Fast ferry testing continues

The future of a 30-minute trip between downtown Bremerton and downtown Seattle may hinge not on the vessel that’s in the water but the condition of the shore.

“First and foremost, we are working from a shoreline perspective,” said Phil Osbourne, principal coastal geomorphologist for Pacific International Engineering.

The shorelines along Rich Passage create challenges for vessels because of the impacts of the wake created by fast-moving vessels, Osbourne said.

The M/V Spirit, which is currently being used for testing along Rich Passage creates significantly less wake than the vessel used before the state terminated passenger only service between downtown Bremerton and downtown Seattle, he said.

However, the wake issue still needs to be addressed to reduce as much impact as possible along the shorelines, he said.

“The testing we’re currently conducting has shown us specific areas that need to be addressed,” Osbourne said.

The M/V Spirit is a second-generation 72-foot catamaran which will be used for whale watching expeditions this summer, returning to Bremerton in the fall for additional testing.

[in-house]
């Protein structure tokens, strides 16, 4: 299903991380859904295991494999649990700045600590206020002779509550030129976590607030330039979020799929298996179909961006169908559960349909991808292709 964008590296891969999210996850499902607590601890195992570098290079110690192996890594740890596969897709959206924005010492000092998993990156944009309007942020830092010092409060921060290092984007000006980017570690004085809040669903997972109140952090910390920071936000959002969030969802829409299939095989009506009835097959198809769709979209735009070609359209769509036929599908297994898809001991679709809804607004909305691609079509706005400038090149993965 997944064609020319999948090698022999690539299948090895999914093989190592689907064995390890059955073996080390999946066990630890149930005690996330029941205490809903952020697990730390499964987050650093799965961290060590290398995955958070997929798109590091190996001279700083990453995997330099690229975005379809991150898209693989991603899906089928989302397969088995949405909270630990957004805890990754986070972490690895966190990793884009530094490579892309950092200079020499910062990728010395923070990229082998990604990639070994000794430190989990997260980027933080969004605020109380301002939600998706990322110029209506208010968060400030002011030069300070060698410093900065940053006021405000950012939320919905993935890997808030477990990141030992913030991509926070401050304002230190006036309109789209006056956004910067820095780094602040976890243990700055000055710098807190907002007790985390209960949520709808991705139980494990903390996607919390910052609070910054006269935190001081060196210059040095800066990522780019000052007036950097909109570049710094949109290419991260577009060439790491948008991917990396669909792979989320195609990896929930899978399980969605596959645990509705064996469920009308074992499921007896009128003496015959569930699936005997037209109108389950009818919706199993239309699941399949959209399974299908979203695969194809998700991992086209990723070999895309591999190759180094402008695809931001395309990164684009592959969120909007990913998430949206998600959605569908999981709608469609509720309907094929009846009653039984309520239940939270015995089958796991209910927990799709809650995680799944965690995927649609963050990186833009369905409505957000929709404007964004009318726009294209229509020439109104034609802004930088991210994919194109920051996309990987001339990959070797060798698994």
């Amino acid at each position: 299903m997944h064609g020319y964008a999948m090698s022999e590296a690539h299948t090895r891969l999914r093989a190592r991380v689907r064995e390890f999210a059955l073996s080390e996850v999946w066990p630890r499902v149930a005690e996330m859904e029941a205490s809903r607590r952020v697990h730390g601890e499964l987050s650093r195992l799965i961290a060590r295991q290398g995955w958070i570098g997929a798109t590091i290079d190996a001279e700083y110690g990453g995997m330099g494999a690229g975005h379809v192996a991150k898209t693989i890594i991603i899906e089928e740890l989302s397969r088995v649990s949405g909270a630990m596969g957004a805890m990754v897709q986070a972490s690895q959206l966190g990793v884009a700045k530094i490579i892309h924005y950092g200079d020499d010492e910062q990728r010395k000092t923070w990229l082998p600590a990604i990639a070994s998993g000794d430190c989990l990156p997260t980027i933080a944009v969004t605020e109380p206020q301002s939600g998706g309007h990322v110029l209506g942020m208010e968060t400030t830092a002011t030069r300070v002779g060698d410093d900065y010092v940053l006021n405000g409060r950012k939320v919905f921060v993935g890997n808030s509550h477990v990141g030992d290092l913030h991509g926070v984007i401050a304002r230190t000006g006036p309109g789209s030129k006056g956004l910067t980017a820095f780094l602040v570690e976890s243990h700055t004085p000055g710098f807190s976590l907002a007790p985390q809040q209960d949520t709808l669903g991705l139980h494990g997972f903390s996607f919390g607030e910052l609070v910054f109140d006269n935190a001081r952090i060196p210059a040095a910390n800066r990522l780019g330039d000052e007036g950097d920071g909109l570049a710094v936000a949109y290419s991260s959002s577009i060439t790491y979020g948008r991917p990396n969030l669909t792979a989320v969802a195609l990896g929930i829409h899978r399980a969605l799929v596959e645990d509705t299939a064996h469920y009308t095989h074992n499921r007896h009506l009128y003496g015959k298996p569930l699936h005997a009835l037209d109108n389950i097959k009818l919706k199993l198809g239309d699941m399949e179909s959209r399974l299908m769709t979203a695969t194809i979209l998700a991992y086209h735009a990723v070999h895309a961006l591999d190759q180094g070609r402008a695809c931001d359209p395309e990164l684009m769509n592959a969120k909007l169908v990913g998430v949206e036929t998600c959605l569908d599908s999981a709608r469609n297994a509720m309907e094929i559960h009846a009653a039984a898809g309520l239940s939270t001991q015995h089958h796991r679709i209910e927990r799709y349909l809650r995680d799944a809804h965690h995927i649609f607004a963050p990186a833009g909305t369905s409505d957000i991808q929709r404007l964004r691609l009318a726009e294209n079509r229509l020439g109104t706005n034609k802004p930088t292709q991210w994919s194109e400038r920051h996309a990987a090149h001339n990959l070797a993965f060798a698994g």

The warm weather has been beneficial to the study because it has given researchers a view of the vessel’s impact during normal conditions, which will allow them to more closely predict its impact during adverse weather conditions using a computer model, said Harry Hosey, a manager with Pacific International Engineering.

Researchers are studying a variety of methods to improve the shoreline along the Rich Passage. Methods include improving existing bulkheads and seawalls instead of building new structures, when improvements on existing structures could be as efficient and more affordable, he said.

“There is no one answer for shoreline improvements because the shoreline is so site-specific,” he said. “What works for one area may not work 100 yards down the shore.”

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